So do all of these listed above in the same time. This will take you probably more than a hour per day, so ensure you can allocate the time window to do all of these. You will have to keep this up for at least a month to have notable and long-lasting results. Once you have somewhat learned the language like this for a few months, then you can relax afterwards, and process further occasionally and slowly, as the basics of the language itself is already got hammered into your head properly.
The base of the japanese language is Hiragana. Hiragana is 45 curvy character, and it works similarly to the westerner ABC. One letter means one or two sounds. Its very easy to learn them, if you try to imagine them as items. Here is how hiragana looks like:
Imagine all the characters as the corresponding items, such as A as an Apple, i as two westerner i letters, and so on. What i have did to learn hiragana, was that i have imagined everything as the corresponding items. I was able to learn all the hiragana characters within a month. I was learning one or two new one every day, and the next day i always trained to recognize them. To do this, i have printed all the hiragana on papers, and tried to fill them out like some kind of mental game.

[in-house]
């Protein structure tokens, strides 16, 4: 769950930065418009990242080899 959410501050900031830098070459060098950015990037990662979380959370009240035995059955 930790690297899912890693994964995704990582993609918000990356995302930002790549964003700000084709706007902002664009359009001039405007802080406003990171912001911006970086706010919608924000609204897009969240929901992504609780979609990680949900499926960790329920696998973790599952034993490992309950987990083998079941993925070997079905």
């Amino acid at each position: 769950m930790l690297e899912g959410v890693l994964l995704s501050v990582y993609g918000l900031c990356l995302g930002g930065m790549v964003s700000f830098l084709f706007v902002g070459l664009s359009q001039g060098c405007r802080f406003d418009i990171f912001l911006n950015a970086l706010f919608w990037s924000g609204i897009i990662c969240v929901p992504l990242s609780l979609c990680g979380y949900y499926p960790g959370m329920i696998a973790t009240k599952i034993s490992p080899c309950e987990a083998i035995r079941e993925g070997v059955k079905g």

I was using a pen to write the meaning of all the characters, and after a month i was able to read all the characters in a text without too much problem, althrough i needed a few more months to be able to read the text fast enough. After learning hiragana, the next step is learning Katakana.
Most of the katakana characters are similar to hiragana, some of them are different. Learning katakana took about one week for me, either due to my brain get used to learn these letters faster, or as they are very similar to hiragana, i was able to make a lot of shortcuts. Katakana caracters are usually used to write foreginer names, phrases, to describe effects. It is similar to hiragana in a way that the letters represent one or two european letters.